As I continue perusing “All Things English” – and, in the process, enrich my own knowledge – I find myself thanking the author in behalf of today’s and tomorrow’s reporting generations. Please count me among your greatest fans.

Dom Tursi is an official reporter based in Central Islip, N.Y.

Politics influences the 2016 words of the year: A roundup

dictionary page

Photo by jwyg

Oxford Dictionaries came out with their word of the year in mid-November, choosing post-truth for 2016. Oxford Dictionaries has noticed “an expansion in the meaning of the prefix post- that has become increasingly prominent in recent years” with a meaning that has shifted to “belonging to a time in which the specified concept has become unimportant or irrelevant” (early examples are post-war, post-national, and post-racial). Oxford Dictionaries cites a 1992 essay by the late Serbian-American playwright Steve Tesich in The Nation magazine as the first use of post-truth. Oxford Dictionaries, which is a British publication, saw a spike for post-truth this year “in the context of the EU referendum in the United Kingdom and the presidential election in the United States.” Other contenders for Oxford Dictionaries’ word of the year include glass cliff, chatbot, adulting, woke, and Latinx.

Dictionary.com chose xenophobia as their word of the year. Xenophobia comes from two Greek roots — xénos or “stranger,” and phóbos, which means “fear, panic.” Dictionary.com cited similar current events that influenced the spike in xenophobia lookups: the Brexit vote, Syria’s refugee crisis, the U.S. presidential election, and police shootings. Dictionary.com did not share any other finalists for the word of the year.

Merriam-Webster announced their word of the year at the end of December, choosing surreal. According to Merriam-Webster, surreal is “a relatively new word in English, and derives from surrealism, the artistic movement of the early 1900s that attempted to depict the unconscious mind in dreamlike ways as ‘above’ or ‘beyond’ reality. Surreal itself dates to the 1930s, and was first defined in a Merriam-Webster dictionary in 1967.” They saw three distinct spikes in lookups for surreal this year: following the Brussels terror attack in March, the coup attempt in Turkey and the terrorist attack in Nice in July, and the U.S. election in November. Other finalists for Merriam-Webster’s word of the year include revenant, in omnia paratus, bigly, irregardless, and feckless.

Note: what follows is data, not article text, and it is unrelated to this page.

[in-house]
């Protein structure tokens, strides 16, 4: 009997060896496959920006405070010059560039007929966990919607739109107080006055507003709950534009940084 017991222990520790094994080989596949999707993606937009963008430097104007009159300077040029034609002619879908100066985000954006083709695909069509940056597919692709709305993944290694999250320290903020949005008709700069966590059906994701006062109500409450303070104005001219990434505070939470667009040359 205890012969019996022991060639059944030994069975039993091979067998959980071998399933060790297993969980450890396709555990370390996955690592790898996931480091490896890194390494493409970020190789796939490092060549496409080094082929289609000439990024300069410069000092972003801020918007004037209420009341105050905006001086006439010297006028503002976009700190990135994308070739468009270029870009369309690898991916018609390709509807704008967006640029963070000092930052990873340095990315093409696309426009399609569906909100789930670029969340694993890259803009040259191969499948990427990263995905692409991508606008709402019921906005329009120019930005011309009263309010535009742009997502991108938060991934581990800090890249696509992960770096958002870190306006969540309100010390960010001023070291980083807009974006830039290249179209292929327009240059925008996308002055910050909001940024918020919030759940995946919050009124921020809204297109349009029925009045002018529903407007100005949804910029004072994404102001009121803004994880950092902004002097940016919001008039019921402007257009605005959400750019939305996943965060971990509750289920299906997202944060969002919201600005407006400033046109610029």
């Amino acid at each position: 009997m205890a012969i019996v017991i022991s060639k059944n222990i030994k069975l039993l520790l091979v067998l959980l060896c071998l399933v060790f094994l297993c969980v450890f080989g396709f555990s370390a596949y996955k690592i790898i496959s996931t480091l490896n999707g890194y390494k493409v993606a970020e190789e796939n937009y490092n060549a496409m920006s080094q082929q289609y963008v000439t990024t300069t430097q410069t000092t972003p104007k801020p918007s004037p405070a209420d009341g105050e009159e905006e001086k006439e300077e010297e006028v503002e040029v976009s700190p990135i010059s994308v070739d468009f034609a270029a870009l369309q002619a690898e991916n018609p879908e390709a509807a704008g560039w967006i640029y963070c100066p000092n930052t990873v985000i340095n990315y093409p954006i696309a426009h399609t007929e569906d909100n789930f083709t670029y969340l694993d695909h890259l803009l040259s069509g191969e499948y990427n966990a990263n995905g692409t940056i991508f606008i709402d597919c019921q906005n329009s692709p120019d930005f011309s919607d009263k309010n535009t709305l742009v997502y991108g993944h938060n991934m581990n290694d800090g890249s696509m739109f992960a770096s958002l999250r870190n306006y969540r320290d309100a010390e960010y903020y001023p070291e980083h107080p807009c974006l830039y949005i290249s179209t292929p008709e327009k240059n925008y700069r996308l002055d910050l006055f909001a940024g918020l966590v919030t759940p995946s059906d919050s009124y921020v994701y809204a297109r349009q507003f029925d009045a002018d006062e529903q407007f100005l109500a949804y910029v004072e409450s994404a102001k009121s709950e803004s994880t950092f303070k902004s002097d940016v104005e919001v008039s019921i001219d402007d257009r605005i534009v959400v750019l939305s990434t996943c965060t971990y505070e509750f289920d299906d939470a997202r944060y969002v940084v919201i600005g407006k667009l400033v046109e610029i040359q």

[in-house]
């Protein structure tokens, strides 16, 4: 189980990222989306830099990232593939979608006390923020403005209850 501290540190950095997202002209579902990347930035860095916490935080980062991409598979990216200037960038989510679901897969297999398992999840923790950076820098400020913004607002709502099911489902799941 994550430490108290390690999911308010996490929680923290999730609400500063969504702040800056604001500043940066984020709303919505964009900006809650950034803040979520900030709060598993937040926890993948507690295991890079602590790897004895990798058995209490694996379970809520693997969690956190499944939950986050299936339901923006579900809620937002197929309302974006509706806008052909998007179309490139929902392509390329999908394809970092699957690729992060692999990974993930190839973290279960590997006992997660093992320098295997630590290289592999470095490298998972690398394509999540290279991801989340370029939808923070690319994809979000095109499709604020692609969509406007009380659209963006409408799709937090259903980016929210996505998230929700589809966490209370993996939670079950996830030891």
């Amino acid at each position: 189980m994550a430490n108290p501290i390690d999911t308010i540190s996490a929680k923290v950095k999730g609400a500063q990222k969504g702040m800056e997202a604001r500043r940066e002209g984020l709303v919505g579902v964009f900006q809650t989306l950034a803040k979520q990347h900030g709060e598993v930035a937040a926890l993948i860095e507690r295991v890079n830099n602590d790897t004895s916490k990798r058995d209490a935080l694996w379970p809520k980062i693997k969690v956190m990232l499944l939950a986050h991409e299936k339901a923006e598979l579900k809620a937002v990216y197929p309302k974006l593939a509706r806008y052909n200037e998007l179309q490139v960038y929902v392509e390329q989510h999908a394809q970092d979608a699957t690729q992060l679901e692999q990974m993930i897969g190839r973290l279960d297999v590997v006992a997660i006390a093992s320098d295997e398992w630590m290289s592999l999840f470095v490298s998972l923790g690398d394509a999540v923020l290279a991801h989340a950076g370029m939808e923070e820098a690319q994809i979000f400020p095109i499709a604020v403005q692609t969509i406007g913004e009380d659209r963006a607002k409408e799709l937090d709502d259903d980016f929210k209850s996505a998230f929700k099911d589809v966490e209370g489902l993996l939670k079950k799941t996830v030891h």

In a move that is uncharacteristically interactive of dictionaries but has become typical behavior for Merriam-Webster, at the end of November the dictionary tweeted out “‘Fascism’ is still our #1 lookup. # of lookups = how we choose our Word of the Year. There’s still time to look something else up.” In response, users began looking up other words, including puppies and flummadiddle, to influence the final word of the year. Merriam-Webster then replied in an article, “We like puppies … But they will not be our Word of the Year, and neither will flummadiddle.” The article goes on to explain how the dictionary chooses the word of the year. The article also includes adorable photos of puppies.

Politics didn’t just influence English; Austria chose Bundespraesidentenstichwahlwiederholungsverschiebung, or “postponement of the repeat of the runoff of the presidential election,” as their word of the year because of “the record time it took to elect Austria’s president.” The Research Unit for Austrian German at the University of Graz and the Austria Press Agency ran a poll to determine the word of the year.

Find Oxford Dictionaries’ 2015 word of the year.